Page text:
Tips for Finding Houses to Flip
To begin finding houses to flip starts with understanding the five-step process we outlined on how to find houses to flip and to determine the price, neighborhood, and all associated costs. To understand how house flipping works better, we’ve reached out to some experts for these four tips.
1. Factor Repair Costs Into Your Budget
“When buying a fixer-upper, it’s important to know the factors that make up a reasonable price. First, look to the average price of a home in the area you’re buying, as this should be your guide with respect to your budget for upgrades and repairs. Make sure that you are buying the fixer-upper at a good discount relative to the average price of homes in the area. When budgeting for your repairs, add at least 30% for contingencies. For example, if you think it will cost $50,000 to fix up an old home, make sure you buy the house for $65,000 less than the market rate to allow for your budgeted repairs plus unknowns.”
—Tonya Bruin, CEO, To Do-Done
2. Hire Capable Contractors
“As a flipper, you’re only as capable as your contractors. The size and complexity of the deals you look for are limited by your confidence that your contractors can handle the job in-budget and on-schedule. If you’re new to flipping and haven’t yet established trust and confidence in a range of contractors, I recommend starting with smaller projects requiring cosmetic rehabbing. Avoid structural and mechanical system updates, which often require permits—you should ease your way into the permit process. Scale gradually to include some mechanical system updates as you develop confidence that your contractors can stay in-budget and on-schedule. After some successful flips, you can start expanding your property search to include homes that need structural repairs as well.”
—Brian Davis, Director of Education, Spark Rental
3. Consider Your Investment and Exit Strategies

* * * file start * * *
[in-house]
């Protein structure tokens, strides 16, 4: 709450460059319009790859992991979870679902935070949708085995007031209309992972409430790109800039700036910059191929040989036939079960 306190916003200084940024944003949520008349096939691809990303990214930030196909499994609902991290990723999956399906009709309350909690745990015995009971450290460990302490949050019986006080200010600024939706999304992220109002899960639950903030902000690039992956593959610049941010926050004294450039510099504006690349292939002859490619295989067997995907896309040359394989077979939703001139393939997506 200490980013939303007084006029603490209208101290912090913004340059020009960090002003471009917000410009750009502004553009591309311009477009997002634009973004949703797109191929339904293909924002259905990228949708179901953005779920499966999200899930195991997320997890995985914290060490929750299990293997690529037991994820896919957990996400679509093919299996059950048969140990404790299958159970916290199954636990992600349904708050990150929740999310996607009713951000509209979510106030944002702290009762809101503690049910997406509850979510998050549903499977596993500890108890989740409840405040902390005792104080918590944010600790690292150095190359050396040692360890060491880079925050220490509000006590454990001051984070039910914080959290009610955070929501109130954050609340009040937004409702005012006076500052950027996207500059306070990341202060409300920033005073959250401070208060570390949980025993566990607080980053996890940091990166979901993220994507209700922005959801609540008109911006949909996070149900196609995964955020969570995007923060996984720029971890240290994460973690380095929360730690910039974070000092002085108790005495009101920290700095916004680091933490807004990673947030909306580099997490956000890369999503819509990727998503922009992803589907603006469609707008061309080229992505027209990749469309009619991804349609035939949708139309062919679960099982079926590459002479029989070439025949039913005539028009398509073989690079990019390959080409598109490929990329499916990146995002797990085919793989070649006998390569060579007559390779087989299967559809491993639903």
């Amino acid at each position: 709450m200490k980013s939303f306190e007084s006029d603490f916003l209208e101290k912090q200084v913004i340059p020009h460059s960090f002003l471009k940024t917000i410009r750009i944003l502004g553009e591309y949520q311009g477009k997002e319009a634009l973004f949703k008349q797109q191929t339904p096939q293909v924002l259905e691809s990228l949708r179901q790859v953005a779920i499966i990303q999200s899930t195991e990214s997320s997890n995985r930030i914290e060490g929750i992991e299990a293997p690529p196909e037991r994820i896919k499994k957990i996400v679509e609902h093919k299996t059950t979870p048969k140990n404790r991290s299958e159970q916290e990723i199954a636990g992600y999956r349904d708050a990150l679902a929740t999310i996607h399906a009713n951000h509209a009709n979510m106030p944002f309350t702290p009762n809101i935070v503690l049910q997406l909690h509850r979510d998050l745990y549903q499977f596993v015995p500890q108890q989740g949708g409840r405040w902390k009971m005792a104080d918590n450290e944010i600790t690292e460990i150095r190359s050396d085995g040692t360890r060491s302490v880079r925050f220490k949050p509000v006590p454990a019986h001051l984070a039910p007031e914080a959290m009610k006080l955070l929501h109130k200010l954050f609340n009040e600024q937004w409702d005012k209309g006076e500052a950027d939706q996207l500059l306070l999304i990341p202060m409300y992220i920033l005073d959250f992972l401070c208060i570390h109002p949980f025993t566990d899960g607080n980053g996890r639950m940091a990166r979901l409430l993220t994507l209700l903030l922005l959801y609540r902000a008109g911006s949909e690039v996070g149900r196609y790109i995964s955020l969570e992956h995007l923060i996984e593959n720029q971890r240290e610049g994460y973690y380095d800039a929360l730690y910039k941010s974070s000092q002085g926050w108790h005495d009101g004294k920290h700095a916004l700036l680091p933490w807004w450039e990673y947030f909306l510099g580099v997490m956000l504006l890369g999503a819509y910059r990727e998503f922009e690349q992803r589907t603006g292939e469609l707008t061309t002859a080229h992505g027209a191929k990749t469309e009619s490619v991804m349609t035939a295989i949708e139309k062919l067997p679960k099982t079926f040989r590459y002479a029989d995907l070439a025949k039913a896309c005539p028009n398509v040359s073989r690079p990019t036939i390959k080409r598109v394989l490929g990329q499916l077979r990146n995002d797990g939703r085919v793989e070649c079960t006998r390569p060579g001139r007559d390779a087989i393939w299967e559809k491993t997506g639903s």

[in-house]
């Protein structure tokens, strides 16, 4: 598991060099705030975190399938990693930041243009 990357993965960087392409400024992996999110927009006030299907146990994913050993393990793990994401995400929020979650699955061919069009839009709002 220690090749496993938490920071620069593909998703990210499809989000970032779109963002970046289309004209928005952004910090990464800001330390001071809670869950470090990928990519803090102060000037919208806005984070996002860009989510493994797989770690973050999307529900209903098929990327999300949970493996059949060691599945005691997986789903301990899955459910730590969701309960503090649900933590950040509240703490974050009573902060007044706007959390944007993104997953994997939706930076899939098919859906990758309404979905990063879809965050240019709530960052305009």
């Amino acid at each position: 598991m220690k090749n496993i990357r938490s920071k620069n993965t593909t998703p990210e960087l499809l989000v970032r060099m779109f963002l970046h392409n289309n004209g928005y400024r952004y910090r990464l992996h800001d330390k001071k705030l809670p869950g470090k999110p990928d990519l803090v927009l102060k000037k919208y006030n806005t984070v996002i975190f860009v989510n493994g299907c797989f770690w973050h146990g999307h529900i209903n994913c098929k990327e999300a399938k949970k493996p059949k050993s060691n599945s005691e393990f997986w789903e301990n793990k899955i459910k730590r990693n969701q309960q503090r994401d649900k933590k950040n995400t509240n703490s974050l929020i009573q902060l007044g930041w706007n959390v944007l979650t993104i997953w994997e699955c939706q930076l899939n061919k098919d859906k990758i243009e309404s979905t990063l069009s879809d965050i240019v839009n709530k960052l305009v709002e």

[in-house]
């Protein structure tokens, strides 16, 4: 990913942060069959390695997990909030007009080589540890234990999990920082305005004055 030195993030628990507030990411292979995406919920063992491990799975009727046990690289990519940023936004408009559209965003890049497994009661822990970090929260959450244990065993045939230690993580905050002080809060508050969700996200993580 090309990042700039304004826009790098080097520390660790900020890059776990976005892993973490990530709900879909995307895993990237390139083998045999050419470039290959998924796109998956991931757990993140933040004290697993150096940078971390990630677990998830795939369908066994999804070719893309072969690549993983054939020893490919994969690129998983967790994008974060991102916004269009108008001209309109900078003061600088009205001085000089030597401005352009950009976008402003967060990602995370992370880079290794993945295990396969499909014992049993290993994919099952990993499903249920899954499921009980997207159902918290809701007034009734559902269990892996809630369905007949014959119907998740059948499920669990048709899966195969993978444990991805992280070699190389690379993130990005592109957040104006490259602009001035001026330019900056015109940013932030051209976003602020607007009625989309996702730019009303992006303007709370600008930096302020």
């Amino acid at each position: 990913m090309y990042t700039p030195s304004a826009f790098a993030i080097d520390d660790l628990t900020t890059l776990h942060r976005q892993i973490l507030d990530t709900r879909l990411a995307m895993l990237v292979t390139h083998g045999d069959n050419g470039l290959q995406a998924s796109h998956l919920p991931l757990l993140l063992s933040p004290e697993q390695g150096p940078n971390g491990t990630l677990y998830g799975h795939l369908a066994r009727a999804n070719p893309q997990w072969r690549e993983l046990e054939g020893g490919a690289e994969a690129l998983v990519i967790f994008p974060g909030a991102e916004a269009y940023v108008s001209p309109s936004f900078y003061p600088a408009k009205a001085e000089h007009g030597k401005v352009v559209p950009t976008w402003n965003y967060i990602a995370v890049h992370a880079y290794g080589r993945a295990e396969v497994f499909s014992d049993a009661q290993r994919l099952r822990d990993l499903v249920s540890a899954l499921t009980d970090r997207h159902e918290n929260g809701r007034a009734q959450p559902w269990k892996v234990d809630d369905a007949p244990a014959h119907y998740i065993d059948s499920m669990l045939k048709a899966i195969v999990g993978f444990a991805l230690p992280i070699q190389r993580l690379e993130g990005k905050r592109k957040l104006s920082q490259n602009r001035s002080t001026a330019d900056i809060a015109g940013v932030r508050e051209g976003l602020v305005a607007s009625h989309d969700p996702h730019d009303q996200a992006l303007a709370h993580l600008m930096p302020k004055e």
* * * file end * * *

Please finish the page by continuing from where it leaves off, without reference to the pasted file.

“A buyer should first consider what their investment strategy is before they decide to flip a home. Flipping is a short-term income strategy, but it also leaves less margin for error. It is better to buy properties for the long term and earn money from rental income before flipping a home. Flips are better suited for experienced investors. Inexperienced investors could run into issues they have not anticipated, which becomes expensive and can erase profit. A buyer should consider specific exit options first when they buy a property to flip. The longer it takes usually will mean the more carrying costs and less profit they will make.”
—Ralph DiBugnara, President, Home Qualified
4. Target Desired Neighborhoods and Ask Around
“One of the most neglected but most useful advice on how-to find a new property to flip is to ask around. There are many senior citizens wanting to sell, for example, but they’re unaware of the various Internet markets. That’s why it’s wise to look around targeted neighborhoods and look for people willing to talk and list their properties on sale.”
—Bryan Stoddard, Director, Homewares Insider
Finding Houses to Flip Frequently Asked Questions (FAQs)
We’ve answered “How to find houses to flip.” Now we are going to answer some of the commonly asked questions about fix-and-flip properties.
How do you manage unexpected repairs in a fix-and-flip project?
Budget for unexpected repairs before buying a fix-and-flip property by about 10% to 20%. Also factor in additional time of two weeks to a month for project completion. By doing so, you will have a decent time and money buffer for unexpected issues and, if there are none, you’ll finish the project early with more profit!
How can you sell your fix-and-flip house fast?
Know the real estate market where your property is located and price competitively. You should price your property no more than 10% above similar recently sold homes since most buyers negotiate the asking price. If you’re in a hurry, you can price the property at or below market value by no more than 10% below.
When is the best time to buy and sell a fix-and-flip house?
The best time to buy is when we’re heading into the winter. The real estate market slows, and sellers are more motivated to sell. Buying in early winter leaves time to complete your project before the market heats up again in the spring and summer and selling in the middle of winter means less competition.
What are fix-and-flip carrying costs?
Carrying costs are the ongoing expenses you incur between buying and selling your fix-and-flip property. Carrying costs include mortgages, taxes, insurance, utilities, maintenance, marketing costs, and homeowners’ association fees, if applicable. Calculate carrying costs for the term of your project, six months, for example, and add it to your overall expenses in your budget.
When considering how to find houses to flip, choose the property based on location, neighborhood, property condition, your budget, and the property’s After Repair Value. Be sure to check out our additional resources for more information on real estate investing and the fix-and-flip process.